I never thought I'd say this, but printing with an iron handpress really feels like *real* letterpress printing. It's certainly harder than the sort of printing I do at home.
I've been printing all afternoon, and have to stop before I make more mistakes. When you're editioning, that is, trying to make each print look the same as the first, and rolling up the type by hand, you have to use all your senses:
Touch: the roller has to skim across the type lightly but not too lightly, not bumping on the type, and not missing any letters. (I know the best way to use rollers is with guide rails, but this project just can't allow for them... i don't have large enough rollers, and I'm printing big surfaces)
Hearing: you have to listen while you refresh the ink on the rollers. Too much hiss, and the print will be sloppy. Not enough hiss, and there won't be enough ink and the letters will print faded.
Sight: you need to watch carefully as you ink, and you need to be constantly mindful of the trouble spots: the letter that is slightly worn (and you don't have a replacement!) that needs special attention.
Taste... well, almost all the senses.
A couple of hours of moving back and forth between the ink slab and the paper pile and pulling the press and checking your success or failure is completely exhausting. So. I will take some time out to sit here and write to you, before I get whisked off to the pub by some keen Thank-God-Its-Friday librarians (the best sort! ;) ).
So. Here's where I'm working:
This is a view from the back of the room looking towards the door, which is on the left. You can see the Albion press and the Vandercook press (like mine, but the rollers have been removed from it so that students won't hurt themselves) and the custom-built drawers , each holding a typetray.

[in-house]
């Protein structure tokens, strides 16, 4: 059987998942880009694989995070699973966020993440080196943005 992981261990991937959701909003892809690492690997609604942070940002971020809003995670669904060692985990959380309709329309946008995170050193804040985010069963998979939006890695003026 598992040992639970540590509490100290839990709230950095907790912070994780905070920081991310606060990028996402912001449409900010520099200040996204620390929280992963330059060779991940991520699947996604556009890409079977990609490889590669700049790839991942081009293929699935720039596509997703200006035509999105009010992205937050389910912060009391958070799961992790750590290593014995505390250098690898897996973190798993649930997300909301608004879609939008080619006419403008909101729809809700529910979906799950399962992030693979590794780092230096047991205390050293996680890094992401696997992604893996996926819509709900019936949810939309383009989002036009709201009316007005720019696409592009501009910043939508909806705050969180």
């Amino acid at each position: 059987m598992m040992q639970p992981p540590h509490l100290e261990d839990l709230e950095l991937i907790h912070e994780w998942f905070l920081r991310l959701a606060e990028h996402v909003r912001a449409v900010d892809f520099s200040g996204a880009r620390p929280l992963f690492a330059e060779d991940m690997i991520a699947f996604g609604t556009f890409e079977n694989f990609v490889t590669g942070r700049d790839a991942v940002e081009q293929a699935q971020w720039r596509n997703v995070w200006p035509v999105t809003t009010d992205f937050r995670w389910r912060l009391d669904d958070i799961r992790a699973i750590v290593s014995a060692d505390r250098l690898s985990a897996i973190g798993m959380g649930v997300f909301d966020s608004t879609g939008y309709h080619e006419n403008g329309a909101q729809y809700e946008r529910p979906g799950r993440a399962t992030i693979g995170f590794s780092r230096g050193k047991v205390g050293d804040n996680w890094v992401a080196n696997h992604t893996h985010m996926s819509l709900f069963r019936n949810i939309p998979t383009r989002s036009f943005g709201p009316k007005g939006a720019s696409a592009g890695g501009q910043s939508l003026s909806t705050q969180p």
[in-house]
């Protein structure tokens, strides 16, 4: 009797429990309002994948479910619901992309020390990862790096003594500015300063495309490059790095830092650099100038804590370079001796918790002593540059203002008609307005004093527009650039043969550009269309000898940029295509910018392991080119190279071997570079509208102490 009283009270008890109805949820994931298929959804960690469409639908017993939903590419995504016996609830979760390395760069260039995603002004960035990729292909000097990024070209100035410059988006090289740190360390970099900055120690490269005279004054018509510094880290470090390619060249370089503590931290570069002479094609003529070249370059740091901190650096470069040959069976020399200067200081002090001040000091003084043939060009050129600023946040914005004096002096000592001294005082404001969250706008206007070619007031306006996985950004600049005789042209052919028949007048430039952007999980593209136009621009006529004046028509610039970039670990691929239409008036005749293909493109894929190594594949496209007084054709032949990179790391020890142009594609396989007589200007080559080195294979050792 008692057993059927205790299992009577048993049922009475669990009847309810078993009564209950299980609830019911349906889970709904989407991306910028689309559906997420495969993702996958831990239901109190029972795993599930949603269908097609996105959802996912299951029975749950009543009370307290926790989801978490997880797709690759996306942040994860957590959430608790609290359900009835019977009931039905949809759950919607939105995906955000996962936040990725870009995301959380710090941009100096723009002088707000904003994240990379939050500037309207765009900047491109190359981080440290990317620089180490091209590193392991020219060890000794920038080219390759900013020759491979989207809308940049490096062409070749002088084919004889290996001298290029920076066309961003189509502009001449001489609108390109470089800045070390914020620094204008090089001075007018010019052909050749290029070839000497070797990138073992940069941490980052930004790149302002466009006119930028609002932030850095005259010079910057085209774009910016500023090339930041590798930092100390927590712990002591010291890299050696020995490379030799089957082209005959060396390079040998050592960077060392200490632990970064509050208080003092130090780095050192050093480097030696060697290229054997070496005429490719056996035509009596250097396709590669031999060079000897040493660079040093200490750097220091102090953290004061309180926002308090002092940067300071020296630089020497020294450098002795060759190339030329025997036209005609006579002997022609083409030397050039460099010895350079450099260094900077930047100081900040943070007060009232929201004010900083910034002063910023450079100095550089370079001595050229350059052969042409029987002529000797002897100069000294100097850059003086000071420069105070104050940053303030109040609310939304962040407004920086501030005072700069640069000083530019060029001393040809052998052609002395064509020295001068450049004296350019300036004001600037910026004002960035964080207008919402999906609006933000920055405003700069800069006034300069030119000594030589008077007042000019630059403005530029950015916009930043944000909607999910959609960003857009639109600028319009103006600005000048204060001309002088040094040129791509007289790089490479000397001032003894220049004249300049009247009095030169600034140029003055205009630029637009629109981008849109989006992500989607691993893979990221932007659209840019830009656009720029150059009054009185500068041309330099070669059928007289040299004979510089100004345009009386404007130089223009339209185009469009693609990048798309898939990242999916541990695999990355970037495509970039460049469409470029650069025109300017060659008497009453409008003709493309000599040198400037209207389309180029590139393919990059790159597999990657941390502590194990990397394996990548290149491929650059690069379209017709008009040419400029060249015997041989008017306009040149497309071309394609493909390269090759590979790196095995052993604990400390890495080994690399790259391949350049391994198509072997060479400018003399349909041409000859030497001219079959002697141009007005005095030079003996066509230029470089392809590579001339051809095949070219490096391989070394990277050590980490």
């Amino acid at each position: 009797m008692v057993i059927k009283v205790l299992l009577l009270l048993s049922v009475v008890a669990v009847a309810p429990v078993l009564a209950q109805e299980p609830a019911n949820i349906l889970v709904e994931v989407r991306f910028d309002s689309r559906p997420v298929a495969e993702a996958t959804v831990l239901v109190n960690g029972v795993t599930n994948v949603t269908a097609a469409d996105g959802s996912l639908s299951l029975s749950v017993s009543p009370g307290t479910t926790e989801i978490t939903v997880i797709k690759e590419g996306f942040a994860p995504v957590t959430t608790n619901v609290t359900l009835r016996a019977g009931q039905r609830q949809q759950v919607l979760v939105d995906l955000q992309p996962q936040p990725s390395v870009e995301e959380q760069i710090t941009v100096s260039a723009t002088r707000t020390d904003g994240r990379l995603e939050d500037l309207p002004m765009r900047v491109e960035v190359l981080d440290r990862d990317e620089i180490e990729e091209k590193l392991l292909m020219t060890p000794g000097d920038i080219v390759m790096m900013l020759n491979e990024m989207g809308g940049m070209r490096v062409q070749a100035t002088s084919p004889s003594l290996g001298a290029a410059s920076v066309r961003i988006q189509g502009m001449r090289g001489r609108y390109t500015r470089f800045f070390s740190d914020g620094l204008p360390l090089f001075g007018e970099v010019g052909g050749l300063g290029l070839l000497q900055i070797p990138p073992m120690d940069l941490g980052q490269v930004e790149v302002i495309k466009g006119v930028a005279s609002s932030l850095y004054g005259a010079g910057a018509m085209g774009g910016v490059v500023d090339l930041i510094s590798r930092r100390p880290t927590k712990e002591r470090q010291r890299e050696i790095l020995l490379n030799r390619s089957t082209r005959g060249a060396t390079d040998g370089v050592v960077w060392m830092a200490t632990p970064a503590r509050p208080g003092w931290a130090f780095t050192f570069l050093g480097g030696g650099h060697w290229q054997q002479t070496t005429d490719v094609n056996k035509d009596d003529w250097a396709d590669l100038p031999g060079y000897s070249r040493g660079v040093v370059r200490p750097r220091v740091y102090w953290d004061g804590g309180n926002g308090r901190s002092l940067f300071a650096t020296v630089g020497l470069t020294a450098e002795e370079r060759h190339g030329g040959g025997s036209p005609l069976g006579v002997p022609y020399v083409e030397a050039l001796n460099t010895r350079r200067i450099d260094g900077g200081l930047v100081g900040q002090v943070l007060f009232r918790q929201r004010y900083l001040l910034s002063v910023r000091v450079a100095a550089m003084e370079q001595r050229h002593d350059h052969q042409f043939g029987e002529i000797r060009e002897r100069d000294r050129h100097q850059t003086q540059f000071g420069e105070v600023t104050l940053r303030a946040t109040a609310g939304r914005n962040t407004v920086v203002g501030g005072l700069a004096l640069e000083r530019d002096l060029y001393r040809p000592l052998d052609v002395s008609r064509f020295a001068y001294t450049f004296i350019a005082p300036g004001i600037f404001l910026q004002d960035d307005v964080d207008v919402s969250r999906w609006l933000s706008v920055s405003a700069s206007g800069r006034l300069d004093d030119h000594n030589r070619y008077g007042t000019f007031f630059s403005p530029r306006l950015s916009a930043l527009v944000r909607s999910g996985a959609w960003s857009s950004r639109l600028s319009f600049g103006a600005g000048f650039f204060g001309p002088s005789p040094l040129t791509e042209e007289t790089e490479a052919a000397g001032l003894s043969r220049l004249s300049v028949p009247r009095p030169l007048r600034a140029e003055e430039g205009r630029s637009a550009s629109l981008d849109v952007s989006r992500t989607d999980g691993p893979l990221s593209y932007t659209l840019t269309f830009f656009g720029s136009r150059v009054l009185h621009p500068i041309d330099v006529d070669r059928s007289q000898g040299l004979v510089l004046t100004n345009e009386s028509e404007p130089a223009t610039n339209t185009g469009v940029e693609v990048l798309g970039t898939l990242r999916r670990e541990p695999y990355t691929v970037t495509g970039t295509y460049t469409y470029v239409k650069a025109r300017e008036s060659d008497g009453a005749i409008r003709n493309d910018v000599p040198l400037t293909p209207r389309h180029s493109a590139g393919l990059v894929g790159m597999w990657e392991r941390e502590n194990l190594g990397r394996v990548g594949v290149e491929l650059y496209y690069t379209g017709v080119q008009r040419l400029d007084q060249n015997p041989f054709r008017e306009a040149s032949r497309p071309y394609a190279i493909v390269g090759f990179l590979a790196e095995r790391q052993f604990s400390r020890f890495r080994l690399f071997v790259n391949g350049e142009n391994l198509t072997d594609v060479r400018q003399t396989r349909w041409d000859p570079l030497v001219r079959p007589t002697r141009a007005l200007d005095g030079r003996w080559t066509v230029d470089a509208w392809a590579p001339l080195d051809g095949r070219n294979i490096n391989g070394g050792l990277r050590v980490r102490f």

Here's the same side of the room, looking towards the large wall of window and more type.
Here's the other side of the room, with the grand Columbian iron handpress, the one I'm working with at the moment. These presses are AMAZING. The people who designed them didn't have any clean-line modernist notions, no sirree. This baby has floral enhancements, a portrait of Socrates on the back, an eagle counterweight and -- get this -- DRAGONS winding over the ironwork. As I print, the eagle bobs up and down. A roomful of these printing a newspaper in the 19th century would have been fantastic, with the eagles bobbing up & down at different rhythms.
This is the view out of the studio window:
You can see the Otago Museum across the road, and a path full of hurrying students. I've seen nearly every kind of weather out of this window this week. I like the rainy days best, we don't get a lot of those in Canberra.
This is the view out of the internal window:
There are desks outside where the students all sit with their laptops and ignore me. It's amazing, when I look out at them, how few of them are actually working.
Donald the Special Collections Library, my host, has been telling everyone he knows that I'm here, and has even advertised me on the Library bulletin thingy (can't call it a board anymore):
Donald is lovely, and a hard working man of routine, so we never fail to have morning tea, afternoon tea, and lunch at the same times. I am meeting lots of librarians, and some students, and there is a lovel ex-printer called John who comes by and helps me solve problems. Shef, the bibliography teacher in the English Dept, is the only other regular user of the Columbian, and he, too, is invaluable.
When I was getting my bearings, and trying out the various presses, I had a play with some ampersands (of course!).
Then I got my bearings, and now I'm working on my first proper piece, a shape-poem by Dunedin poet Sue Wotton. Here's my progress, from this
which is what I'm now editioning, so I'm printing 100 of them.
I have to design and print six more, by various poets, and then they will be put together in a folio and sold off, only as a folio, not individually. I don't see the money, I only get one copy for myself, and the rest are sold ridiculously cheaply to fund the next visiting printer. If you'd like to buy a folio, I think the going price is between NZ$250 and $300, and they will go fast. You can contact me at ampersand duck (all one word) at gmail and I'll forward you to Donald.
(rest of images at flickr)